The concept of Protocol Aware ATE was originally raised at the 2007 International Test Conference (ITC) by Andrew Evans, a test engineer at Broadcom. It was a call to the test industry to consider the requirement of transactional level software so that design and test interact with the device at the same high level of abstraction.
In the case of microcontrollers or SoCs, where communication to the chip is through a protocol like SPI or I2C, the tester must be able to send and receive commands intelligently to the device, fulfilling the role of both a talker and a listener. The tester must dynamically make decisions based on the patterns it receives. This often requires hardware timing and ultra-low latency, ensuring that decisions are made within one timing cycle of the DUT. A technology that can meet these requirements and provide the foundation of protocol-aware ATE is the FPGA.
FPGAs are integrated circuits that incorporate a matrix of software configurable logic cells. This allows developers, who may not have a background in hardware design, to create sophisticated, bespoke circuitry.
Harnessing the power and flexibility of FPGA technology for protocol-aware ATE is something that was also noted in the Broadcom paper. Referring to the simulation of the DUT’s native environment, Evans stated: “Programmable logic would be used for the emulation. This logic would primarily consist of FPGAs and would reside between the ATE pin electronics and the rest of the ATE pin, which is the vector memory, pattern/timing generators, and formatters.”
Defining the functionality of the FPGA hardware involves coding and deploying algorithms written in HDL (hardware description language). Traditionally, the use of the FPGA platform has been limited to designers who have received HDL training and this has created somewhat of a barrier to many subject matter experts, such as academic scientists, test engineers and control experts. However, high-level graphical system design tools, like National Instruments’ LabVIEW FPGA, abstract many of the underlying complexities, opening the platform to a wider audience.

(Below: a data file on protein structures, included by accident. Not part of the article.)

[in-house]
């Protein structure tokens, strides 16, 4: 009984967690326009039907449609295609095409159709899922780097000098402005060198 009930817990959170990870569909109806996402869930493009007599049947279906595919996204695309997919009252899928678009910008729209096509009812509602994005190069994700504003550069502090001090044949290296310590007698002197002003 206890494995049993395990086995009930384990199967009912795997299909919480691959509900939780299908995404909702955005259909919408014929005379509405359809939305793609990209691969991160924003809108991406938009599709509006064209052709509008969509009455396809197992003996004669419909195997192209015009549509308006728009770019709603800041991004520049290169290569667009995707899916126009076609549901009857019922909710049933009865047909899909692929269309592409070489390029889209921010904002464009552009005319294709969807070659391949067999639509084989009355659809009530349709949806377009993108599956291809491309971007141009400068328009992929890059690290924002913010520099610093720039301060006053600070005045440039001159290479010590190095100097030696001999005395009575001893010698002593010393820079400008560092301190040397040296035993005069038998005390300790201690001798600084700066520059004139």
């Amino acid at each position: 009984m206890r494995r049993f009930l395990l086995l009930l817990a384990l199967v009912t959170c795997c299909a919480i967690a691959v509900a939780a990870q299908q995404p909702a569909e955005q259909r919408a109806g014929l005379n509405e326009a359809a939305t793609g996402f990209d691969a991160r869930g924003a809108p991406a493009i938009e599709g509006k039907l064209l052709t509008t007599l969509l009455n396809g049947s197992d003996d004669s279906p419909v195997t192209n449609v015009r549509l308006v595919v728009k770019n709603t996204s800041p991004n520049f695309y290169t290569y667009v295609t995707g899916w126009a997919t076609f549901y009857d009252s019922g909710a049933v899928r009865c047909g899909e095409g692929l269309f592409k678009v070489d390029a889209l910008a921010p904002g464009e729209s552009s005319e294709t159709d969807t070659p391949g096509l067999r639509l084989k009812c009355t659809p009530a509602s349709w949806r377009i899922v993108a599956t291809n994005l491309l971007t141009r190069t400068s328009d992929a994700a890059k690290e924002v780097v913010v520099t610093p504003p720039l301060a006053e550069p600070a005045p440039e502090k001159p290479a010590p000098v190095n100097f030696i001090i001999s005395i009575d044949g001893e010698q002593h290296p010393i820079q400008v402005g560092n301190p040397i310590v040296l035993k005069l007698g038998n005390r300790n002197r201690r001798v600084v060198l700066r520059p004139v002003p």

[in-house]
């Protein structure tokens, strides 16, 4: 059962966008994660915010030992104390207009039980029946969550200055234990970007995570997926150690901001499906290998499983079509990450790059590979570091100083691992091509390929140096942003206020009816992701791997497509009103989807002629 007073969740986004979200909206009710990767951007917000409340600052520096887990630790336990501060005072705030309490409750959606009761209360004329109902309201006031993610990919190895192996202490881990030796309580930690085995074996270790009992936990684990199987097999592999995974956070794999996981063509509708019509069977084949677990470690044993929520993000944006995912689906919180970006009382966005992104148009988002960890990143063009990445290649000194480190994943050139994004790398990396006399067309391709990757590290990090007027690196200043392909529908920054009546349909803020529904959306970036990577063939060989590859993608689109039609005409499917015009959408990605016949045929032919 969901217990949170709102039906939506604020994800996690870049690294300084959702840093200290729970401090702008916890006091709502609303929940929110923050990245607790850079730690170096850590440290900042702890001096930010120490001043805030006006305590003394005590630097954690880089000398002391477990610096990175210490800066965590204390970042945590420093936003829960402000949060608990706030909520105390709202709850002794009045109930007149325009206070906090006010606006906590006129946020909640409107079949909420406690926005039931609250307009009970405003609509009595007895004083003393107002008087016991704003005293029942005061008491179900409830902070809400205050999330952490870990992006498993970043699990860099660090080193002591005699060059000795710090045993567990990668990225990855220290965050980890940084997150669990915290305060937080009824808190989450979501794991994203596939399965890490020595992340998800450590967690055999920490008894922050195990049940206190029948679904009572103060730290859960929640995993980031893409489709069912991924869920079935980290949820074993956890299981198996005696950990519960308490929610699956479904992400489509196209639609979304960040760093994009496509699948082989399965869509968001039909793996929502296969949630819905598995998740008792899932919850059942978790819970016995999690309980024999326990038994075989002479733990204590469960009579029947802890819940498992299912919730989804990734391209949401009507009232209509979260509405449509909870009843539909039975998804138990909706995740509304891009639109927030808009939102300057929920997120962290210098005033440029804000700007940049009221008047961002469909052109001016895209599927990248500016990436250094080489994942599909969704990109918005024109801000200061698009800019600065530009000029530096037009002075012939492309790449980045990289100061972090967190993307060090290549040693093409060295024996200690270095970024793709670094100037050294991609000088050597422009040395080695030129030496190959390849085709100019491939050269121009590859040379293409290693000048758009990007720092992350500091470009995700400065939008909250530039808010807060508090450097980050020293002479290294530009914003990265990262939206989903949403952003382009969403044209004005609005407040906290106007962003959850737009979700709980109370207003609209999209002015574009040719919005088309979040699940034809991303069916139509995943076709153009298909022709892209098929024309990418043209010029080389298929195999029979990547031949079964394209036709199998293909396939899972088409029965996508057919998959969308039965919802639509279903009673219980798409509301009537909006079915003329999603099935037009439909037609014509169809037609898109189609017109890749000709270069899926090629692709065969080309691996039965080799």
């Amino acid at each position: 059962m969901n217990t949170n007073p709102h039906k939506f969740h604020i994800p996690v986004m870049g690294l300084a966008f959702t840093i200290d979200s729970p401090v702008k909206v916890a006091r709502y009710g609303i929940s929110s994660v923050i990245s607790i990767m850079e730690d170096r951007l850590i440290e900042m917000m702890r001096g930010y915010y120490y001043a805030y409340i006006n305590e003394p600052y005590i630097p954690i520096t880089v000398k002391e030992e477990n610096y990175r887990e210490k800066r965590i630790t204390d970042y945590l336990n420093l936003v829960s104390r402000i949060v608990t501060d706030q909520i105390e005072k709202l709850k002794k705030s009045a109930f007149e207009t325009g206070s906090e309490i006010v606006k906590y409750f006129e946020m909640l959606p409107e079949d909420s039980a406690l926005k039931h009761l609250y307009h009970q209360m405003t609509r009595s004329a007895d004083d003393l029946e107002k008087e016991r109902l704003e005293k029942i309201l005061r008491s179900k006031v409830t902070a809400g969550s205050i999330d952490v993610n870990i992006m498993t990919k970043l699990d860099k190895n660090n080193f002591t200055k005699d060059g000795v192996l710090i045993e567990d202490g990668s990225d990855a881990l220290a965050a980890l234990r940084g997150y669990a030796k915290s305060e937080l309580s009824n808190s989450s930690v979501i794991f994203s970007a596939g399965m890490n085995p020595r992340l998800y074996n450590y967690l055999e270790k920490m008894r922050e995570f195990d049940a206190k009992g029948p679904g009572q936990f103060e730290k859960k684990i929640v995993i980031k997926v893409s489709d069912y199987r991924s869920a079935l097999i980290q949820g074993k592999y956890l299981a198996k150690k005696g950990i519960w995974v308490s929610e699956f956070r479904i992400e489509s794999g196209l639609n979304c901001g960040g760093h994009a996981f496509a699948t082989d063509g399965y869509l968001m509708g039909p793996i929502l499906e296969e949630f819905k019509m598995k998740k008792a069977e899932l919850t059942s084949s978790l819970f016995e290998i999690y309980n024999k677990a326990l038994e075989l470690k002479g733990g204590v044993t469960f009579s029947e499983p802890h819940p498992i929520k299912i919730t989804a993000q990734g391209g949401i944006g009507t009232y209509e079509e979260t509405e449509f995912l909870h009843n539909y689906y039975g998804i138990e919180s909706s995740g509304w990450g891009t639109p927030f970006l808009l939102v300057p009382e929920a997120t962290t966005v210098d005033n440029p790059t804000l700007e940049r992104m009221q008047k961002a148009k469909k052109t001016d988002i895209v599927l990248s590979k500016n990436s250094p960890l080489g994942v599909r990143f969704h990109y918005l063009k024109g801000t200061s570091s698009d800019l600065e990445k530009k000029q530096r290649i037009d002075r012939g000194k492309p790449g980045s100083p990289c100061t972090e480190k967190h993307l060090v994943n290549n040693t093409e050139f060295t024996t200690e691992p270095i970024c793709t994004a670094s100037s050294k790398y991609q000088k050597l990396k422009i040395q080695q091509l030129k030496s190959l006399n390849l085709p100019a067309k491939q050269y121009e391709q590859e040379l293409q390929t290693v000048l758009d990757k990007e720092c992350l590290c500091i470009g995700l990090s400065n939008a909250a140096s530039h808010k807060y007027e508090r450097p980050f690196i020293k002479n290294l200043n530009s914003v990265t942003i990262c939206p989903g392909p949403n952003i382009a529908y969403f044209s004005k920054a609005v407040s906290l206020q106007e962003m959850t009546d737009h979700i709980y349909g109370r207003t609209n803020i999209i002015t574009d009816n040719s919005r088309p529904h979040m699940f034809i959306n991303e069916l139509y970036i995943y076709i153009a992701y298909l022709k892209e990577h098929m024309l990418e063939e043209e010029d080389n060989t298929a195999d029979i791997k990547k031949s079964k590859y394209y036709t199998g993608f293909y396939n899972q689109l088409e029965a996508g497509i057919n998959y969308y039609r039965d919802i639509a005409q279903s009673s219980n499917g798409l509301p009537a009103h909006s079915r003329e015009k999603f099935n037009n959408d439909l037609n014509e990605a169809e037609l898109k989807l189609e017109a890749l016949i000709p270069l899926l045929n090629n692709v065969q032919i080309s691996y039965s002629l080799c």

An additional benefit of the FPGA platform is that intellectual property (IP) used to implement the DUT can be leveraged in the test system design, reducing development time. In this way, protocol intelligence or awareness can be embedded behind each digital test pin, allowing ATE to become so much more than stored stimulus and response patterns.
FlexRIO, the latest FPGA-based product family from National Instruments is a new commercial off-the-shelf (COTS) platform ideal for protocol-aware test. FlexRIO provides flexible, reconfigurable I/O for high-performance instrumentation, along with an open customisable front end, which ensures that the exact connectivity and performance requirements of a test system can be met.
Ultimately, intelligent protocol-aware tests will make it much easier to interact with the devices during silicon bring-up and debug, allowing developers to feedback results from test into the design phase. FPGA will provide the foundation for this new test architecture, allowing the effective creation of custom hardware and the re-use of existing IP. This simplifies and accelerates the test development process, shortening both time to market and time to yield.
To read the previous instalments, use Linkcodes: 24588, 24069, 23276, and 22446.
Richard Roberts is Application Engineering Team Leader for National Instruments UK & Ireland